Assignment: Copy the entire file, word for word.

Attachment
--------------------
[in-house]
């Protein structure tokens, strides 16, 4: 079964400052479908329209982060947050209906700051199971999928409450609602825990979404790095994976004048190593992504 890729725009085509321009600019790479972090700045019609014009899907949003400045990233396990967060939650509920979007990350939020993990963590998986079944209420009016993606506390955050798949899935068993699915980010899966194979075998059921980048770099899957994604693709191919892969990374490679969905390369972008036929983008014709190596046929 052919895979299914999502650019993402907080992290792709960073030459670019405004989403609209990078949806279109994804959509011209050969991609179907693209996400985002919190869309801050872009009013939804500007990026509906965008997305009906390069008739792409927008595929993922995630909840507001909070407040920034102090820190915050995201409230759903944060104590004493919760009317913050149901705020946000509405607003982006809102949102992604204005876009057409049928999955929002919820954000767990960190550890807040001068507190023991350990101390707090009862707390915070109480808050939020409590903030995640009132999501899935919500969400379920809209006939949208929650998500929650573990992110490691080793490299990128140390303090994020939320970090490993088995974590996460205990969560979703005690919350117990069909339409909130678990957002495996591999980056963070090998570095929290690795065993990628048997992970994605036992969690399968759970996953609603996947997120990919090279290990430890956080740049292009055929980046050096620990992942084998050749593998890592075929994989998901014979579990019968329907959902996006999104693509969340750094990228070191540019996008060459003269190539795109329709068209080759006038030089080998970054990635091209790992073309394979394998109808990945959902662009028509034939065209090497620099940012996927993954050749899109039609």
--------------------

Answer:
[in-house]
């Protein structure tokens, strides 16, 4: 079964400052479908329209982060947050209906700051199971999928409450609602825990979404790095994976004048190593992504 890729725009085509321009600019790479972090700045019609014009899907949003400045990233396990967060939650509920979007990350939020993990963590998986079944209420009016993606506390955050798949899935068993699915980010899966194979075998059921980048770099899957994604693709191919892969990374490679969905390369972008036929983008014709190596046929 052919895979299914999502650019993402907080992290792709960073030459670019405004989403609209990078949806279109994804959509011209050969991609179907693209996400985002919190869309801050872009009013939804500007990026509906965008997305009906390069008739792409927008595929993922995630909840507001909070407040920034102090820190915050995201409230759903944060104590004493919760009317913050149901705020946000509405607003982006809102949102992604204005876009057409049928999955929002919820954000767990960190550890807040001068507190023991350990101390707090009862707390915070109480808050939020409590903030995640009132999501899935919500969400379920809209006939949208929650998500929650573990992110490691080793490299990128140390303090994020939320970090490993088995974590996460205990969560979703005690919350117990069909339409909130678990957002495996591999980056963070090998570095929290690795065993990628048997992970994605036992969690399968759970996953609603996947997120990919090279290990430890956080740049292009055929980046050096620990992942084998050749593998890592075929994989998901014979579990019968329907959902996006999104693509969340750094990228070191540019996008060459003269190539795109329709068209080759006038030089080998970054990635091209790992073309394979394998109808990945959902662009028509034939065209090497620099940012996927993954050749899109039609």